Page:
Taking advantage of a break in the recent winter weather, twenty-six players turned out for the NOVA Chinese Lunar New Year tournament on Saturday, February 15 at George Mason Law School in Arlington VA. “The tournament results were a bit unusual, as all first place players had perfect records!” reports organizer Allan Abramson. The Lunar New Year beginner’s 13×13 tournament also attracted eight players. “Congratulations to all the beginners who participated: the future of US go!” said Abramson. photo: Beginner’s Tournament players, with Ching-Sung Chin (right); click here for more photos.  
Winner’s Report:
First: Daniel Chou, 6D, 4-0; Hsiao Hsiung, 1K, and Mohan Sud, 3K, both tied at 4-0; Joey Phoon, 5K, 4-0; and Mulan Liu, 16K, 4-0; Second: Zhiyuan Zhang, 6D, 3-1; Tevis Tsai, 9K, 2-2; and Sean Lin, 25K, 3-1
Lunar New Year Beginner’s 13×13 Tournament: First: Ethan Tung, 6-0 and Justin Wang, 6-0; Second: Eric Chang, 4-2; Third: Frank Chang, 3-3 and Minche Lee, 3-3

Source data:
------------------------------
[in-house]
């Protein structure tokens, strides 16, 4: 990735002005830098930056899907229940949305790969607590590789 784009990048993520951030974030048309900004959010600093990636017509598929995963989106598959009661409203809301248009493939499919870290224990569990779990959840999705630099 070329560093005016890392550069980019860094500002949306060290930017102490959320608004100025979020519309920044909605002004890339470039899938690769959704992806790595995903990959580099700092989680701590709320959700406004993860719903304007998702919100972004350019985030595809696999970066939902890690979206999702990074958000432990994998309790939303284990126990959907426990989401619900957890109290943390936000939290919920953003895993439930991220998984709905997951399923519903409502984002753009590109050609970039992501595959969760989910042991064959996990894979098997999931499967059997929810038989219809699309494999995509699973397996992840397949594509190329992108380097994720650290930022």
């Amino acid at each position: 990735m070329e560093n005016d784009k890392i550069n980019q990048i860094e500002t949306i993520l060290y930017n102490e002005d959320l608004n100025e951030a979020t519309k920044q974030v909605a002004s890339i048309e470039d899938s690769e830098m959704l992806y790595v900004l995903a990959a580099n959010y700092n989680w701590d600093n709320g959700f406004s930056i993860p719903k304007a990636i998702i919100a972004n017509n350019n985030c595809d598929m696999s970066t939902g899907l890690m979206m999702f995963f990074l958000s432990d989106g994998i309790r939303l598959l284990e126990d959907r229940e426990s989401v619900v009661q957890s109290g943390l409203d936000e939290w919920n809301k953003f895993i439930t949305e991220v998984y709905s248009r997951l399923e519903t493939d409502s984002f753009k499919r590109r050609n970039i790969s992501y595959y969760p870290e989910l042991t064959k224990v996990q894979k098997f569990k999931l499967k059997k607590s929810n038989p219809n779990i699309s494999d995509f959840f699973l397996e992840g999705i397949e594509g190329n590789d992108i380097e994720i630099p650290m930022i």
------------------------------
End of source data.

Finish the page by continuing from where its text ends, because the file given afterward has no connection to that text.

Categories: U.S./North America
Share

Lee Sedol-Gu Li Jubango Game 2 Broadcast Set for Feb 22 (US time)

Monday February 17, 2014

The second game in the historic Lee Sedol-Gu Li jubango will be broadcast live on GoPanda2 on February 23, starting at 9AM local time in Shanghai (2/22 5p PST, 8p EST). Myungwan Kim 9P will provide live commentary (written, not audio) beginning two hours later (2/22 7p PST, 10p EST). “I hope Gu Li can show a good fighting spirit and even up the match,” Kim says. Click here to download the latest version of GoPanda2 to watch the live commentary.
Correction: the US date for the commentary on GoPanda2 is Saturday, February 22, not 2/24; the time remain the same.

Categories: World
Share

Go Promoted at London Animecon

Monday February 17, 2014

The British Go Association (BGA) took a stand at the first ever combined London Anime and Gaming Convention on Sunday February 9 at the Rocket Complex, part of the London Metropolitan University. It was expected that some anime fans would have a passing familiarity with go from Hikaru No Go and might like to learn more about the game.